SANDWICH – Richard “Dick” Hart of Sheridan lives by the motto “Music is life.”
Eighty-seven-year-old Hart has been playing the trombone for more than 75 years. He was the choral director for grades K-8 at Hinckley and Big Rock from 1956 to 1959, was the choral director at Downers Grove North High School for 29 years and was the owner of Hart’s Music Store in Sandwich from 1990 to 2004.
Hart joined the Indian Valley Community Band in the 1990s and directed concerts in 1997, 1999 and 2008.
When the band’s original director, Paul Rossok, stepped down in 2010, Hart volunteered to lead the band temporarily.
“It was supposed to be a temporary position, but I turned into a permanent interim conductor,” Hart said. “I love playing with the band and I love leading it. I just love music. Not a day goes by without music in my life.”
Hart has decided to retire from being the band’s director, but both Hart and his wife, Christel, plan to continue playing in the band. Christel Hart has been with the band for 15 years, first playing the clarinet, and now the bass drum.
Hart will lead the band one last time Sunday for IVCB’s 32nd annual spring concert. The performance at the Sandwich Opera House, 140 E. Railroad St. in Sandwich, will feature favorite pieces Hart has conducted in the past. He also will play the trombone and be joined by other trombonists Mark King of Montgomery, Paula Frosch of Sandwich and Jim Spring of Leland.
The band’s new director will be announced during the concert.
The concert is free, but donations will be accepted at the door to benefit the Sandwich Opera House. Past concert donations have helped Fox Valley Older Adults Services, Equine Dreams, the Sandwich Lions Club’s Franklin Mall Christmas Project and the Tri-County Kiwanis Club’s Fruit of the Room project.
A punch and cookie reception will be held after the concert, allowing the audience the opportunity to meet and socialize with the musicians and congratulate Hart on his retirement.
Sandra Black of Sandwich, one of the band’s charter members, said she has known Hart since he first joined the band.
“We’re a close-knit group, we’re all friends in the band,” Black said. “That’s what makes the band so special. We come to socialize, play our instruments and have fun. I’m 76 years old now, and I’m back playing my French horn after having open heart surgery. I’m going to stay in the band as long as I can see the sheet music and move my fingers to play my instrument.”
IVCB was founded in June 1986 when three Sandwich band directors – Joel Hawkinson, Terry Wickwire and Paul Rossok – placed a newspaper ad looking to start a band with members from the community. The band’s almost 40 members travel from more than 12 different towns to perform together.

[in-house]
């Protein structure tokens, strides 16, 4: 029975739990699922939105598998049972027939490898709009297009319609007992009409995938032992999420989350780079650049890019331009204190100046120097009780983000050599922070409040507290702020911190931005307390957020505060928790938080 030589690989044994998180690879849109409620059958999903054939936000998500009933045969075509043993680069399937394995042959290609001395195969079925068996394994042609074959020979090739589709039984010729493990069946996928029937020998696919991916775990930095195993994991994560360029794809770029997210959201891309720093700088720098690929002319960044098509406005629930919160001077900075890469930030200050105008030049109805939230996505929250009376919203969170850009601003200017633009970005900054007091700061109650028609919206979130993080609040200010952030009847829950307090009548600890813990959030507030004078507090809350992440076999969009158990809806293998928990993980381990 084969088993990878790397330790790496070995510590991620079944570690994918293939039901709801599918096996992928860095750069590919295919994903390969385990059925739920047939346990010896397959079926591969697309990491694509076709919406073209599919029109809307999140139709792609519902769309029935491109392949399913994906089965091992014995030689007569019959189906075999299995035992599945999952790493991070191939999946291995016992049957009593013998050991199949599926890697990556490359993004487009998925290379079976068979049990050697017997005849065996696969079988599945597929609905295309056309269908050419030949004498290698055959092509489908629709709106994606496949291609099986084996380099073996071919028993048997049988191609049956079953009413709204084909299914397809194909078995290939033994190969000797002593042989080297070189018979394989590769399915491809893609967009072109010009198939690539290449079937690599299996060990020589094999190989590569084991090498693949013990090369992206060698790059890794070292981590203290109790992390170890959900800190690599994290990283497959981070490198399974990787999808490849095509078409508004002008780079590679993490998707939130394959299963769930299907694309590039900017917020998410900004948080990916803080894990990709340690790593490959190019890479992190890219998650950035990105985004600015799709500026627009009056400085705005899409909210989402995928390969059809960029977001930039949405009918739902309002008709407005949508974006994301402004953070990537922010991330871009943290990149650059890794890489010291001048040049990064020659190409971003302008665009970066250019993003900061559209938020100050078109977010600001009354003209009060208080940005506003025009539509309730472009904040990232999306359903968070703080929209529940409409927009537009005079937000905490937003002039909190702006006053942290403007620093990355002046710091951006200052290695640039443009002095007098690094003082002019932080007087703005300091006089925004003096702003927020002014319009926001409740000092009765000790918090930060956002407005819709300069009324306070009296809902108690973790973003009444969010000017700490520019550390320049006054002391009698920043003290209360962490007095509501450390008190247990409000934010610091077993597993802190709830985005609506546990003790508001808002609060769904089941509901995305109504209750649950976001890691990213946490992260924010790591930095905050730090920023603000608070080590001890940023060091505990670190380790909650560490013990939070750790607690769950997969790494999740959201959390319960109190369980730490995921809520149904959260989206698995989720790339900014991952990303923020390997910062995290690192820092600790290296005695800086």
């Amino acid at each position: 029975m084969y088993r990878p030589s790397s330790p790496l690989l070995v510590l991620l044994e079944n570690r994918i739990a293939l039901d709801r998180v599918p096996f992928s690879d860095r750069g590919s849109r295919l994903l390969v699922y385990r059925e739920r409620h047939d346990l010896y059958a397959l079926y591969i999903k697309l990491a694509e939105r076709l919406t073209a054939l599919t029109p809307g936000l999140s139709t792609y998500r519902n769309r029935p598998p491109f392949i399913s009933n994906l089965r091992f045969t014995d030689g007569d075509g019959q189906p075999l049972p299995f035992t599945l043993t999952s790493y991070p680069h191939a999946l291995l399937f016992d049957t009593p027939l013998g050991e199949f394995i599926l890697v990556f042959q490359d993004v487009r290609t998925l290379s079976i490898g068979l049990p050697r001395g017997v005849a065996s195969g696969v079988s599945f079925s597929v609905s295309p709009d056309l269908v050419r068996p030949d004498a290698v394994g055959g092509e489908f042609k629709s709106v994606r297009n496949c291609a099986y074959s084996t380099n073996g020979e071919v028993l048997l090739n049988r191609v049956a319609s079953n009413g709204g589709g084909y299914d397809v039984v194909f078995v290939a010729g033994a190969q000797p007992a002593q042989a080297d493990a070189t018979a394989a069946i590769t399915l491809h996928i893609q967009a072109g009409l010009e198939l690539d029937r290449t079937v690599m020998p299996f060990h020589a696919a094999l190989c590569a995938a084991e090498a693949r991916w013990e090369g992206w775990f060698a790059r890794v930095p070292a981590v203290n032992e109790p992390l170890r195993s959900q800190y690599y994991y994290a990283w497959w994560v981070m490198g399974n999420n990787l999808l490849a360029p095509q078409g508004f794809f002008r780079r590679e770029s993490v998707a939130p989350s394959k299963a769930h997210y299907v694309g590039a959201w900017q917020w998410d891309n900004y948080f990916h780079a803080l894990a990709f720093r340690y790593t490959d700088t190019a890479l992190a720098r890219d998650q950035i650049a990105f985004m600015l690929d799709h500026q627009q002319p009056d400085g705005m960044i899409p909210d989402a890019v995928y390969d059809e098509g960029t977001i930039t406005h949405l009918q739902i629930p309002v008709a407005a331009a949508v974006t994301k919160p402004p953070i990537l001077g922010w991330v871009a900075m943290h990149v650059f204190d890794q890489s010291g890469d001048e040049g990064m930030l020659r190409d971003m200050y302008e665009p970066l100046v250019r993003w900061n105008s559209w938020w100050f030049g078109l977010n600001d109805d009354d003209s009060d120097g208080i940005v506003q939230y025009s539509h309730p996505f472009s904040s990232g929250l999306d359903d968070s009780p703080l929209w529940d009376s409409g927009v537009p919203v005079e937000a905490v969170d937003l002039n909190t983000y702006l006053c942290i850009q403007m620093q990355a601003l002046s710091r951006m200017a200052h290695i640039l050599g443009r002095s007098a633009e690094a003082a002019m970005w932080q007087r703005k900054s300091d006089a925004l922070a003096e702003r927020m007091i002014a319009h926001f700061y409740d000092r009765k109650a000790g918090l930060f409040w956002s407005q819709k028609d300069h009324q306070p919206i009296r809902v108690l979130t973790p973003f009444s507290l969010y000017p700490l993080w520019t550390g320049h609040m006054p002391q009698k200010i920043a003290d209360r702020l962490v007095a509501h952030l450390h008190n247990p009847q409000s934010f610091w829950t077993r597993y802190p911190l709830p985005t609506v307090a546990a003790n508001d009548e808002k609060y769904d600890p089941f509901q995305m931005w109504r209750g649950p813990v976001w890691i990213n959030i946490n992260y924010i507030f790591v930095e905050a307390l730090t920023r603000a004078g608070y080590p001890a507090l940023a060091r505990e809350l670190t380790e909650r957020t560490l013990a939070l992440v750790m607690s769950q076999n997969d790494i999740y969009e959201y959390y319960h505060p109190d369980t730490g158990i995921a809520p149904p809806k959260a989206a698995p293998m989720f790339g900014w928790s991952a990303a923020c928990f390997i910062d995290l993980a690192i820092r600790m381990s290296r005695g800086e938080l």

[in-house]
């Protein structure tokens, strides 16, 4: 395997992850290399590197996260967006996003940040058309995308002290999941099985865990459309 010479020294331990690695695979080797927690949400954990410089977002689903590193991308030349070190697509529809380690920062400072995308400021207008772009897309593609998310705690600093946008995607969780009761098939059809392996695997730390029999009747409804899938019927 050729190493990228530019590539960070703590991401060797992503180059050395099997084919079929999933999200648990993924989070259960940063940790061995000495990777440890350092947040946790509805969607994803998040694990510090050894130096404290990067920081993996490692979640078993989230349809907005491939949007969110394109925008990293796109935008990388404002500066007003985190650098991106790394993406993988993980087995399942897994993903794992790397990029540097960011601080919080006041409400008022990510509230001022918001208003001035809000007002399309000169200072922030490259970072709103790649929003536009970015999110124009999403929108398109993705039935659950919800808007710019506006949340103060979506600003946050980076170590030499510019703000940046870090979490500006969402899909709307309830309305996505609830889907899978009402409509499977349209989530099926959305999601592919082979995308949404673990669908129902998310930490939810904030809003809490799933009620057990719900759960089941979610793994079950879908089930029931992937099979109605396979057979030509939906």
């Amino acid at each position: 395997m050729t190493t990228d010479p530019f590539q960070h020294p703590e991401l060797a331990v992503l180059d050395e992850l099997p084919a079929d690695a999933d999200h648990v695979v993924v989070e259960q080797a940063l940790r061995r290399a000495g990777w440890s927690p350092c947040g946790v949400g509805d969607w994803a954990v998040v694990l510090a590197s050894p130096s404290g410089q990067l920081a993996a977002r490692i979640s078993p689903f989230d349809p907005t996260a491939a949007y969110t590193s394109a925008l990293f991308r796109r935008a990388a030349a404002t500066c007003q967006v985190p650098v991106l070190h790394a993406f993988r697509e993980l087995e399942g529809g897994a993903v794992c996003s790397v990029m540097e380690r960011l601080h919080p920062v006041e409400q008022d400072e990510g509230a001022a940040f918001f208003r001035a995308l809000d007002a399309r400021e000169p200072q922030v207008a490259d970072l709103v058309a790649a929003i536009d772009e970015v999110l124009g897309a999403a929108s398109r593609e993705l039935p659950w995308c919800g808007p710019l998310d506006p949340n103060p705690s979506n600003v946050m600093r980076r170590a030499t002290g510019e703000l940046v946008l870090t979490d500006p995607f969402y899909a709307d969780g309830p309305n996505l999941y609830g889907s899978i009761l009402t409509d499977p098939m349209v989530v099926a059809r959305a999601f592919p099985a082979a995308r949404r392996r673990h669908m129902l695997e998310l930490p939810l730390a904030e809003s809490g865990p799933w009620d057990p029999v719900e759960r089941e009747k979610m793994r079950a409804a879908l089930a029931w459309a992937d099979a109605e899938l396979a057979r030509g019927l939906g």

In addition to the spring concert, the band also performs a Christmas concert at the Sandwich Opera House and a summer concert at James Knights Park in Sandwich.
The band does not have auditions – anyone high school-age or older who plays an instrument is welcome to join the band and play along. Members rehearse from 6 to 7:20 p.m. Mondays at Sandwich Middle School in Sandwich.
Alto saxophonist Donna Hutson of Sandwich and her sister, Carol Pruski, also joined the band when it first started in 1986.
“The band is easygoing, there’s no tryouts and it’s just a good group of people,” Hutson said. “We’re all going to miss Mr. Hart because he’s such a good director and a very nice man. We’re going to miss his leadership, but I’m glad that he’ll still be playing in the band.”
Flautist Deb Kell of Sandwich – a newer member of the band joining nine years ago – said she joined “just for the fun of it,” but has stuck with it because of the friendships she’s made.
“I’ve met so many people and made so many friends,” Kell said. “We have almost 40 members in the band. It’s not just people from Sandwich, not just young members, old members, professional players or beginners, it’s a mix of everybody. There are even three married couples in the band.”
Hart said he will miss leading the band but looks forward to continuing to play music together as a band – and as friends – in the future.
“I’m excited about the concert because it will be a reunion of sorts,” he said. “Former students of mine, friends, family, even my grandson from Denver will be coming to the concert. I’m looking forward to seeing all of those familiar faces and leading the band into sharing and performing music one last time.”